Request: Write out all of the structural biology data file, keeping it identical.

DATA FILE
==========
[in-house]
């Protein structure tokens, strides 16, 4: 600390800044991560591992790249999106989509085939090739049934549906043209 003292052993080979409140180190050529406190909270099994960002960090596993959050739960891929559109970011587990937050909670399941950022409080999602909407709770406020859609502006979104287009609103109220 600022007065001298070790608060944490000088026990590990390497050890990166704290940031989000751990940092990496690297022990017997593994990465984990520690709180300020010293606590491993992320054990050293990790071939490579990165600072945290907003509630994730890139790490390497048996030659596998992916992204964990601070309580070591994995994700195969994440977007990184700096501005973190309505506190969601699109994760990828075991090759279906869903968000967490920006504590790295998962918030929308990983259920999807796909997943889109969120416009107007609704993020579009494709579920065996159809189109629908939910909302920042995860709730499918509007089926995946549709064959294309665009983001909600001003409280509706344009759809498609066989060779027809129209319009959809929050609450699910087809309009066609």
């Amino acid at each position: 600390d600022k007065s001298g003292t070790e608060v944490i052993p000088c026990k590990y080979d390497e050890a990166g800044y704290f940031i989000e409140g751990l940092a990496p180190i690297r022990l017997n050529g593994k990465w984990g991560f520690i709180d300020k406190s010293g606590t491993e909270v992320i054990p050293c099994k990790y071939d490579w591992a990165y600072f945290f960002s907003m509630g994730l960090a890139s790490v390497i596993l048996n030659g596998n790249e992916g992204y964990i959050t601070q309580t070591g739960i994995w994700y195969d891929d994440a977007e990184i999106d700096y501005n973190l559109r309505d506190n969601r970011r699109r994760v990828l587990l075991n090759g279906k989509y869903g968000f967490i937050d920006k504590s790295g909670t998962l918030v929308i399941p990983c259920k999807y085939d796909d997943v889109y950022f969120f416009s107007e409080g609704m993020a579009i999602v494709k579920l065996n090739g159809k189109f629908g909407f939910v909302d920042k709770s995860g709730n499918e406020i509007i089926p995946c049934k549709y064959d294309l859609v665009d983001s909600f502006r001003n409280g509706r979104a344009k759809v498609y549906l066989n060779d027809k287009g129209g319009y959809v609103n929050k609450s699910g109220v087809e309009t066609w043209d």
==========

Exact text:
[in-house]
């Protein structure tokens, strides 16, 4: 600390800044991560591992790249999106989509085939090739049934549906043209 003292052993080979409140180190050529406190909270099994960002960090596993959050739960891929559109970011587990937050909670399941950022409080999602909407709770406020859609502006979104287009609103109220 600022007065001298070790608060944490000088026990590990390497050890990166704290940031989000751990940092990496690297022990017997593994990465984990520690709180300020010293606590491993992320054990050293990790071939490579990165600072945290907003509630994730890139790490390497048996030659596998992916992204964990601070309580070591994995994700195969994440977007990184700096501005973190309505506190969601699109994760990828075991090759279906869903968000967490920006504590790295998962918030929308990983259920999807796909997943889109969120416009107007609704993020579009494709579920065996159809189109629908939910909302920042995860709730499918509007089926995946549709064959294309665009983001909600001003409280509706344009759809498609066989060779027809129209319009959809929050609450699910087809309009066609």
């Amino acid at each position: 600390d600022k007065s001298g003292t070790e608060v944490i052993p000088c026990k590990y080979d390497e050890a990166g800044y704290f940031i989000e409140g751990l940092a990496p180190i690297r022990l017997n050529g593994k990465w984990g991560f520690i709180d300020k406190s010293g606590t491993e909270v992320i054990p050293c099994k990790y071939d490579w591992a990165y600072f945290f960002s907003m509630g994730l960090a890139s790490v390497i596993l048996n030659g596998n790249e992916g992204y964990i959050t601070q309580t070591g739960i994995w994700y195969d891929d994440a977007e990184i999106d700096y501005n973190l559109r309505d506190n969601r970011r699109r994760v990828l587990l075991n090759g279906k989509y869903g968000f967490i937050d920006k504590s790295g909670t998962l918030v929308i399941p990983c259920k999807y085939d796909d997943v889109y950022f969120f416009s107007e409080g609704m993020a579009i999602v494709k579920l065996n090739g159809k189109f629908g909407f939910v909302d920042k709770s995860g709730n499918e406020i509007i089926p995946c049934k549709y064959d294309l859609v665009d983001s909600f502006r001003n409280g509706r979104a344009k759809v498609y549906l066989n060779d027809k287009g129209g319009y959809v609103n929050k609450s699910g109220v087809e309009t066609w043209d």